With quality watering holes popping up left, right and centre, it can be a little challenging for businesses to establish a genuine point of difference. One way to take the competition to task is to team up with local breweries and create something new, writes Aoife Boothroyd. 

“We came up with the idea because we just wanted to put our mark on something, and we wanted to be able to have fun with it.”

Alyce Schlothauer of NSW-based bar group, the Pocket Group, says that the decision to create their own bespoke ‘Pocket Tinny’ beer has certainly paid off. Teaming up with Central Coast brewery, Six String, the Pocket Group adapted the brewery’s golden ale recipe by increasing the ABV and adding German Hallertau dry hops at the end of the brewing process. 

“We decided to go with Six String because we have a bar down in Terrigal and wanted to keep it pretty local, plus they have great beer so we knew we’d get a quality product,” says Schlothauer. “The idea was to create a throw-down sort of beer that mocks the tackiness of the tinny. It comes in a plain silver tin and we just slap a label on it. We were thinking about doing a bottle, but everyone is doing long necks in NSW at the moment, so we thought a tinny would be fun.”

The bespoke brew has experienced huge success since its launch in November 2015, with the first batch selling out weeks before the group thought it would.

The-Pocket-Tinny-by-The-Pocket-Group.JPGThe Pocket Group's Tinny

“It’s a way to stand out a bit, but it also gives us something fun to talk about with customers. Our customers love talking about the beer, but many of them also just want something that isn’t too complicated. We were thinking about going down the whole boutique beer route and doing something really constructed and complex, but then we thought, sometimes you just want to throw back a tinny. It’s a good beer, it tastes great and you can have plenty of them. It’s just really unpretentious and fun.”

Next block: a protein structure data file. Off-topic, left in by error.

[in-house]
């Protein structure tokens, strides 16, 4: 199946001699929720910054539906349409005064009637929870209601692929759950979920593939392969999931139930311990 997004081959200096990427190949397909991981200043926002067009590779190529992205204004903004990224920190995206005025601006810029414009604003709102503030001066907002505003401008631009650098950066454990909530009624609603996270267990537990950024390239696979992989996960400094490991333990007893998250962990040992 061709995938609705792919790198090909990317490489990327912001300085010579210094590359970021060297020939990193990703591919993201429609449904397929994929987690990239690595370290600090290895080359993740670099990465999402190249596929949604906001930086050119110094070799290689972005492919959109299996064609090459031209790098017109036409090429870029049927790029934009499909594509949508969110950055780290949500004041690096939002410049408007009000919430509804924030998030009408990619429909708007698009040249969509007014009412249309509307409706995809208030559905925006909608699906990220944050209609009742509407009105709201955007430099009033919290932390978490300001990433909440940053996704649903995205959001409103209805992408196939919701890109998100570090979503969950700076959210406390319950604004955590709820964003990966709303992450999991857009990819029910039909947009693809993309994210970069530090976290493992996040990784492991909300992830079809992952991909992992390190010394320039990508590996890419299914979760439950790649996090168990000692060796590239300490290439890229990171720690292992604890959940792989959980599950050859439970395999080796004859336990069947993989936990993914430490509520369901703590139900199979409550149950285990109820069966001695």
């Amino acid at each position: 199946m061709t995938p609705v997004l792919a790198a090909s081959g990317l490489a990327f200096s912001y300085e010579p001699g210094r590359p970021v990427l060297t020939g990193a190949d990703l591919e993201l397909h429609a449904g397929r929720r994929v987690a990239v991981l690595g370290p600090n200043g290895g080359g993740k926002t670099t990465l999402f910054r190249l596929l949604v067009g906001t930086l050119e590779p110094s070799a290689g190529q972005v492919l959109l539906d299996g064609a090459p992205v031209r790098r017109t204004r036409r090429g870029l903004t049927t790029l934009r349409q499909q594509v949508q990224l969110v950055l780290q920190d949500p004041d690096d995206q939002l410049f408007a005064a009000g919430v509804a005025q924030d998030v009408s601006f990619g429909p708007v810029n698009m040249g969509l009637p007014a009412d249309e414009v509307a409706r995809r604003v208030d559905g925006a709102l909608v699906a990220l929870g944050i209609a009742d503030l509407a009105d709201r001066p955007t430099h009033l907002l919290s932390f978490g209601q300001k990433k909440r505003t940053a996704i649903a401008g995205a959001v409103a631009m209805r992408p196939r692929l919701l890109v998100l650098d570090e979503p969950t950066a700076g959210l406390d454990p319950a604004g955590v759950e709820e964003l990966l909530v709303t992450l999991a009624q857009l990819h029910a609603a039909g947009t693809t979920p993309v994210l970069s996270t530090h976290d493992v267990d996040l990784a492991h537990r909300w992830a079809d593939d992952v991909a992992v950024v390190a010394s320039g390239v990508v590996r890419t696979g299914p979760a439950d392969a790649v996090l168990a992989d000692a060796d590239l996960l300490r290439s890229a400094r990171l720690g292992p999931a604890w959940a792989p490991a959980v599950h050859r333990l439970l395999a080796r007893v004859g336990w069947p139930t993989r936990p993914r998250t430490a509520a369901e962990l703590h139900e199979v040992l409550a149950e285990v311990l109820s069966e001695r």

Keeping it local
Similar to The Pocket Group, The Hill Eatery in Bondi decided that they too wanted to team up with a local brewer to create something unique for their venue. With a strong commitment to local Australian producers, co-owner Michael Benson said that the idea to team up with local brewery, The Rocks Brewing Co., was a logical one.

“We’ve done something similar with a couple of our wines so it was a natural evolution,” says Benson.

“Tim Fishwick (head of sales for Rocks Brewing Co.) and I go a long way back so it was a natural conversation with him. Rocks are a great partner for us as they are a reasonably young brewery, and are always trying to push boundaries and create great beers.”

With a vision to create something a bit different that would also match well with the venue’s food offering, The Hill Lighthouse Kolsch was born.

The-Hill-Eatery-1.jpgThe Hill Eatery

“We knew that the Kolsch would be a good seller for us because it’s a great summer easy drinking session beer. We have had the 4 Pines Kolsch on previously which was probably one of our highest selling beers, so we knew from experience and from our new menu as well that it would be great fit. Being a Florida Keys, Caribbean influenced menu, we serve a few spicy dishes, and those natural yeasty and fruity flavours in the beer complement the spice.”

A tailored approach
Melbourne-based brewery Cavalier Beer has been brewing bespoke beers for venues across the country for the last few years with great success. Health Shirtcliffe, co-owner of the brewery says Cavalier’s bespoke brew business represents around 15 to 20 percent of its revenue.